A weekend in France

This weekend I was feeling inspired to try my hand at some French cuisine.  On the menu was cheese soufflé and chocolate éclairs.  I found recipes for the soufflé, éclairs, and chocolate glaze online, and referred to the back pages of a wedding cake cookbook I own for the éclair filling. I was a little apprehensive of the complexity that I perceived such fine French food would entail.  But I determined to dive in and to do the same thing I always do when attempting something new and unfamiliar in the kitchen, that is, follow the directions.  I found a recipe for cheese soufflé at http://www.epicurious.com, but made a few adjustments to it. Here is my adaptation of it.

Cheese Soufflé


  • 2 tablespoons finely grated Parmesan cheese
  • 1 cup whole milk
  • 2 1/2 tablespoons unsalted butter
  • 3 tablespoons unbleached all purpose flour
  • 1/2 teaspoon paprika
  • 1/8 teaspoon salt
  • 1/2 teaspoon mustard powder
  • 1/4 teaspoon garlic powder
  • 4 large egg yolks
  • 5 large egg whites + 1/2 teaspoon cream of tartar
  • 1 cup (packed) grated Cheddar/Jack cheese blend (about 4 ounces)


Position rack in lower third of oven and preheat to 400F.Butter 6-cup (1 1/2-quart) soufflé dish. Add Parmesan cheese and tilt dish, coating bottom and sides. Cover with plastic wrap and place in the freezer for 5 minutes. Warm milk in heavy small saucepan over medium-low heat until steaming. (I cheated and just microwaved the milk).

Meanwhile, melt butter in heavy large saucepan over medium heat. Add flour and whisk until mixture begins to foam and loses raw taste, about 3 minutes (do not allow mixture to brown). Remove saucepan from heat; let stand 1 minute. Pour in warm milk, whisking until smooth. Return to heat and cook, whisking constantly until very thick, 2 to 3 minutes. Remove from heat; whisk in paprika, salt, mustard powder, and garlic powder. Add egg yolks 1 at a time, whisking to blend after each addition. Scrape soufflé base into large bowl. Cool to lukewarm. DO AHEAD: Can be made 2 hours ahead. Cover and let stand at room temperature.

Using electric mixer, beat egg whites and cream of tartar  in another large bowl until stiff but not dry. Fold 1/4 of whites into lukewarm or room temperature soufflé base to lighten. Fold in remaining whites in 2 additions while gradually sprinkling in the cheese. Transfer batter to prepared dish.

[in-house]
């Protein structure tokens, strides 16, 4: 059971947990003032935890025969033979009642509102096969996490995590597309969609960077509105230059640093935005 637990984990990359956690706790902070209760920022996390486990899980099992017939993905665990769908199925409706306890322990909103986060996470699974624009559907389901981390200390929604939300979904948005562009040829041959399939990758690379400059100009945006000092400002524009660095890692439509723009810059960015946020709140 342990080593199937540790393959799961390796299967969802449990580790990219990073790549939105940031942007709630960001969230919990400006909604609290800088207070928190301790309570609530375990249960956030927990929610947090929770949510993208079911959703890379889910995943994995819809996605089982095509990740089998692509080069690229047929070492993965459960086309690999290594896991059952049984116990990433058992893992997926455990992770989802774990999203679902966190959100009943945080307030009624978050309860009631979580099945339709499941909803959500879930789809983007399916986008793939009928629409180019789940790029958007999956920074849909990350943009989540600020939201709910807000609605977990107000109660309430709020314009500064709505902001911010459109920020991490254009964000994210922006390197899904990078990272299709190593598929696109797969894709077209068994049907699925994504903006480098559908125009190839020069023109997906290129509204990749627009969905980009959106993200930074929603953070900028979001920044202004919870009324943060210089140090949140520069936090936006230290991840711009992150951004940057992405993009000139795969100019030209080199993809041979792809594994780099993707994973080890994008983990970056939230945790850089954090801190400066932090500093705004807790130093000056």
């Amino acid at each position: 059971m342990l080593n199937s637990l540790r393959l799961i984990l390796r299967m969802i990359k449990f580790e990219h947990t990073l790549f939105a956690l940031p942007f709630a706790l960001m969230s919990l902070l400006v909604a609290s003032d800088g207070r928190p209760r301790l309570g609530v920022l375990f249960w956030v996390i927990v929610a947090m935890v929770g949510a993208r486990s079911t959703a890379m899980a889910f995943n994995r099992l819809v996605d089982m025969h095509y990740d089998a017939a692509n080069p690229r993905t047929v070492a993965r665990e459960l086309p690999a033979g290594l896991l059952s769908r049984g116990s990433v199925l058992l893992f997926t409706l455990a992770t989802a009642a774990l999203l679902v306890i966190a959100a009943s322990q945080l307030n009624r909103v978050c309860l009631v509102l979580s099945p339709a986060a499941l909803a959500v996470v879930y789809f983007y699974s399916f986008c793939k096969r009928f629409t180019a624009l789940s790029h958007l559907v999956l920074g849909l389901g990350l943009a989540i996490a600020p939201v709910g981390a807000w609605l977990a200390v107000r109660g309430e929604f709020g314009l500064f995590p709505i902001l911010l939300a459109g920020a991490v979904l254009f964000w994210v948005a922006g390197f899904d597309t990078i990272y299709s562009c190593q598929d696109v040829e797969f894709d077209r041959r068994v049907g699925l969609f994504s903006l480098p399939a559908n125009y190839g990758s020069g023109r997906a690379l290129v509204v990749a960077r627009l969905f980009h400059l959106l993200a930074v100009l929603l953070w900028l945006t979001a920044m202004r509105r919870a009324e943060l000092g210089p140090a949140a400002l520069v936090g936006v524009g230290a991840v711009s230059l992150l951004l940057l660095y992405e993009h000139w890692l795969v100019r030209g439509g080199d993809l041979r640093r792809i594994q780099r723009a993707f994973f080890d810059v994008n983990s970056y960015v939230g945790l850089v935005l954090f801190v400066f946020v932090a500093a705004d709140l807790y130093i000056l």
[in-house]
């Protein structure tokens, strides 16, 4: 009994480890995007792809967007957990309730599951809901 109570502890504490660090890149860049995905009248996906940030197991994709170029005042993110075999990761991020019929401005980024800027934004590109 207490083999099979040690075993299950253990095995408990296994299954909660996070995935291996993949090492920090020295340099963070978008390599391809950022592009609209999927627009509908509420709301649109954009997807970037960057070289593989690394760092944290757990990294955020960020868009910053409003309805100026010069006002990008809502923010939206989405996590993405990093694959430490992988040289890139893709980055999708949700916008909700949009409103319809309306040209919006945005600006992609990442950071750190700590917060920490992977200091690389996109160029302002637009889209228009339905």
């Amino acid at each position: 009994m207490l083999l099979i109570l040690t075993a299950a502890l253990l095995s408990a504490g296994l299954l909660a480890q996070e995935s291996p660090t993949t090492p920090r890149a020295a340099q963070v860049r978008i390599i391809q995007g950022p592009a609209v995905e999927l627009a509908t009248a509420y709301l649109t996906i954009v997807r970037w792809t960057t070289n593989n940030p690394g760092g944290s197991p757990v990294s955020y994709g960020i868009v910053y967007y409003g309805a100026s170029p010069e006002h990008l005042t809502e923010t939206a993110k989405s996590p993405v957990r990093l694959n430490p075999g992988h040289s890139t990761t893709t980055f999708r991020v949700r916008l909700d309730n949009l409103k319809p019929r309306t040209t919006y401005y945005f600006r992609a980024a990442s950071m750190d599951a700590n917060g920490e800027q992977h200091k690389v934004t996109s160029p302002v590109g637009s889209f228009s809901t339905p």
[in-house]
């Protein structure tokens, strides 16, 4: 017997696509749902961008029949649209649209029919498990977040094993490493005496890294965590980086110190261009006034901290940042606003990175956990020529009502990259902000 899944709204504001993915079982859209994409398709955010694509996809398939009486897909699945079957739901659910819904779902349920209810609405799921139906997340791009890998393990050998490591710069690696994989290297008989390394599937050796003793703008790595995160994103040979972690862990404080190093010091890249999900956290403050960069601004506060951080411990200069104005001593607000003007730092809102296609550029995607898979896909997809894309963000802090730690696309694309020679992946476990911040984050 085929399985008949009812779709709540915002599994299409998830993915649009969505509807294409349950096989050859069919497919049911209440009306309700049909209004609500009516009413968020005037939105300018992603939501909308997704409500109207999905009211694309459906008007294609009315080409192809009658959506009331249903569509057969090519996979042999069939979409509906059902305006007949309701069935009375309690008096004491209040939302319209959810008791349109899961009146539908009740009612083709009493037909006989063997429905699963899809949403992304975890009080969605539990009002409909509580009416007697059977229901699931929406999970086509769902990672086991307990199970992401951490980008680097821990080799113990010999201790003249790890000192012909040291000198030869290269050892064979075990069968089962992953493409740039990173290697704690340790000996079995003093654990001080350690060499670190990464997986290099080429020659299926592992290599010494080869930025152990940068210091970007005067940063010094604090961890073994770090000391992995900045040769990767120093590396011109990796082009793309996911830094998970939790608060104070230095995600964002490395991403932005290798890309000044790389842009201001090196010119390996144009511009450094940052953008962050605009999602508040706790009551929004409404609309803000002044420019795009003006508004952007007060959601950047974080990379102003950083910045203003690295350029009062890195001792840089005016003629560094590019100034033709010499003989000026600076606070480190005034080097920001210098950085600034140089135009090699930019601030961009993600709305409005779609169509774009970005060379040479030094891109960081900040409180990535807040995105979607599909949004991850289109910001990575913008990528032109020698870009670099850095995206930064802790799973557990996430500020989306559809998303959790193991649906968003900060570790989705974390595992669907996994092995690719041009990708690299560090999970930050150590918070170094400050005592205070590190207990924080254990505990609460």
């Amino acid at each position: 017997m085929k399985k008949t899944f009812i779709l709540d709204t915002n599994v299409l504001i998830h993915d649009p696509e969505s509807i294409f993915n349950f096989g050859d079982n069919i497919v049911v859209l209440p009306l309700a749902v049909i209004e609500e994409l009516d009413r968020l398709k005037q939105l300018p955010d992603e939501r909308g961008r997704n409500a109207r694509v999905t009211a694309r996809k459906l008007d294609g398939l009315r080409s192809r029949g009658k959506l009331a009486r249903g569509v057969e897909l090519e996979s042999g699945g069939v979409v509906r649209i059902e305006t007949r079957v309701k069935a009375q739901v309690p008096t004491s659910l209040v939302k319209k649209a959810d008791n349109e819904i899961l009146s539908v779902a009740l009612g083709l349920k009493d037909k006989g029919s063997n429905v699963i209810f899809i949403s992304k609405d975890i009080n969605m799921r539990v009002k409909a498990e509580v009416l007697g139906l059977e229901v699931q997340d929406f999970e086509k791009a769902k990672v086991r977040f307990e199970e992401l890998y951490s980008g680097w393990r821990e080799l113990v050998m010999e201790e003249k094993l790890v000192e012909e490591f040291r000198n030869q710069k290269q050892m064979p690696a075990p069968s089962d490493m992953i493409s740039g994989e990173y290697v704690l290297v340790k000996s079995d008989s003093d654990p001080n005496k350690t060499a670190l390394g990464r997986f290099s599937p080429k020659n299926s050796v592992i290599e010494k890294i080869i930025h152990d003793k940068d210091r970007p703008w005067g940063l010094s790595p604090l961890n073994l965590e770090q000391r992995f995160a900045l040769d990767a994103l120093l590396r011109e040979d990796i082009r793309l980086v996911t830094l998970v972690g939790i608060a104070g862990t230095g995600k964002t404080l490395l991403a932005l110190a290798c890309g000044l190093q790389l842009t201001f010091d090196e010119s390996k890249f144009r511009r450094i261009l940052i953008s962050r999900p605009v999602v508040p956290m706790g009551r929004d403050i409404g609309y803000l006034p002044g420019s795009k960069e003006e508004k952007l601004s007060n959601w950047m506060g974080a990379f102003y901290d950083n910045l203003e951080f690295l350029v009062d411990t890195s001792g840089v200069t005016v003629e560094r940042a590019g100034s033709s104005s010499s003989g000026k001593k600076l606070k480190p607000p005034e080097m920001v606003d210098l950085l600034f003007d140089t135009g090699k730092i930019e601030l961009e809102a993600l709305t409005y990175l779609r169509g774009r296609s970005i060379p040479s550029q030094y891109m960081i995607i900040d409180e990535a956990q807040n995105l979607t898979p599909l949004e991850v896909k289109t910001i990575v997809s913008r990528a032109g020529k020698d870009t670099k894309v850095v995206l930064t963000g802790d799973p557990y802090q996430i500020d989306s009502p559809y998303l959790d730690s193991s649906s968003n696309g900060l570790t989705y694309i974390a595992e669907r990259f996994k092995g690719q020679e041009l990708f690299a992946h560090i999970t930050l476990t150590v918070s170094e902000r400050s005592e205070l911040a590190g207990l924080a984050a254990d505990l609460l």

Place dish in oven and immediately reduce oven temperature to 375F. Bake until soufflé is puffed and golden brown on top and center moves only slightly when dish is shaken gently, about 30-35 minutes (do not open oven door during first 20 minutes). Serve immediately. Makes 4 main course servings.

Oh boy was this good! My husband and I finished off the whole thing ourselves, even with the two side dishes I made to accompany it.  The top was golden brown and nicely puffed, there were no deflation issues like you see in the movies.  (Is that caused when the soufflé is undercooked?) The interior was fluffy and the exterior a little crisp, and the flavor was wonderful!  I bet some fresh Rosemary would be really good in this too, I will have to add that next time I make it.

For the éclair filling I used a vanilla pastry cream custard recipe that  tastes just like créme brulée, it’s incredibly good.

Custard Filling


  • 2 cups whole milk
  • 1 vanilla bean, split lengthwise
  • 7 large egg yolks
  • 1/2 cup sugar
  • pinch salt
  • 1/4 cup cornstarch, sifted


Place the milk and the vanilla beans in a medium, nonreactive saucepan and heat to a scald. Reduce the heat to low.

Meanwhile, in a nonreactive bowl combine the yolks and sugar.  Add the salt and sifted cornstarch and whisk until smooth.

Remove the vanilla bean from the milk and with a spoon tip scrape the seeds into the milk. Whisk to break up the sticky clumps of vanilla beans.  Pour about 1/4 of the warm liquid over the egg yolk mixture, whisking constantly.  This will temper the eggs.  Then, add the remaining liquid and stir to combine.  Immediately pour mixture back into the pot and cook over a low-medium heat.  Whisk continuously, continuing to cook, but do not let it boil.

Pour the pastry cream, including the vanilla seeds, through a strainer into a clean, nonreative bowl to remove and uncooked egg.  If seeds don’t go through, simply stir them in.